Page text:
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Thursday, August 11, 2005

Iran seems to have aborted the negotiation process in regards to its nuclear programme and now on to this:
Britain formally protested to Iran yesterday over its growing interference in Iraq's internal affairs, citing the smuggling of sophisticated explosives that threaten to send coalition casualties soaring.
The move came after British and American intelligence officials said they uncovered evidence that Iran's Revolutionary Guard was providing deadly "shaped" charges to Iraq's insurgents.
A statement by the Foreign Office said: "Any Iranian link to armed groups in Iraq outside the political process, either through supply of weapons, training or funding are unacceptable and undermine Iran's long-term interest to secure a stable and democratic Iraq."
. . .
The development also raises the possibility that Iran's newly-installed hardline president, Mahmoud Ahmadinejad, has decided to provoke the coalition in response to the huge international pressure he is facing to end Iran's nuclear programme.
Coalition casualties have been rising in recent weeks, in part it is believed because of new and more sophisticated explosives. In one incident last month, three British troops died in a roadside bomb attack in Amarah, north of Basra. In another last week, 14 US marines were killed by one of the new devices near Haditha.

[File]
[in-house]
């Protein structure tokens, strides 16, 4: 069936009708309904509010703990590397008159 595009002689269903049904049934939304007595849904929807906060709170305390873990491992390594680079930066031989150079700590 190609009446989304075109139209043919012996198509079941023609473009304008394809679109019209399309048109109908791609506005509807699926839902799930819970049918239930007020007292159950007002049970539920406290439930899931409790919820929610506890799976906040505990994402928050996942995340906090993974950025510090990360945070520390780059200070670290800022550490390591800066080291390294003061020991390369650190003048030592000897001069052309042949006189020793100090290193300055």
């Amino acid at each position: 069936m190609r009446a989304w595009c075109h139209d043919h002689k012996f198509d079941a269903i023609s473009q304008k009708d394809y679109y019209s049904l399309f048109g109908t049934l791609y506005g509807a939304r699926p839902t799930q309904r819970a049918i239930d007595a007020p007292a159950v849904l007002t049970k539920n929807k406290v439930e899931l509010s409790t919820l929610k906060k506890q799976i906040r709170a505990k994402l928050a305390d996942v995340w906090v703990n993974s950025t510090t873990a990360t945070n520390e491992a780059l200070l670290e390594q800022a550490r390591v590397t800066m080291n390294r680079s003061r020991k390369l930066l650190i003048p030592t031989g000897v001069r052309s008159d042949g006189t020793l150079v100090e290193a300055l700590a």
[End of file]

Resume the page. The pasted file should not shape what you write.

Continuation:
A British intelligence source said there were indications that the devices are "increasingly being designed and built in neighbouring Iran and then transported to Iraq".
American and British officers say the new bombs are similar to those used by Hizbollah fighters against the Israelis in southern Lebanon.
Unsurprisingly Iran denies this of course. However given Iran’s hardliners past behaviour, it would not be surprising if they chose to confront the junior coalition leader first rather than take the US head on; that way hoping to create splits in the alliance and weaken it politically. As an Iran wargame in last November suggested, in the event that Iran felt it could be considered for attack it would probably move in first to prevent such action by massively destabilising Iraq. The wargame was also deeply pessimistic about any military solution to the conflict, conluding that only an all-out war of regime change would suffice. Given the difficulties in Iraq a rather unlikely option, to say the least. I have real doubts that barring any major emergency, there will be any public support for serious action. Which of course is a problem in itself, because as long as the military option can not be put on the negotiating table, all talk about bringing Iran before the UN etc are pretty worthless.
Unless somebody can come up with some genius new military approach, the only option I can see at the moment is that the West follows down the existing diplomatic track and hopes that more international support for a tough line, might convince the new regime in Iran that it will suffer seriously in economic-technological terms if it doesn’t cooperate.
Still, best option still remains an Iranian revolution that removes the exiting system. Here’s hoping.

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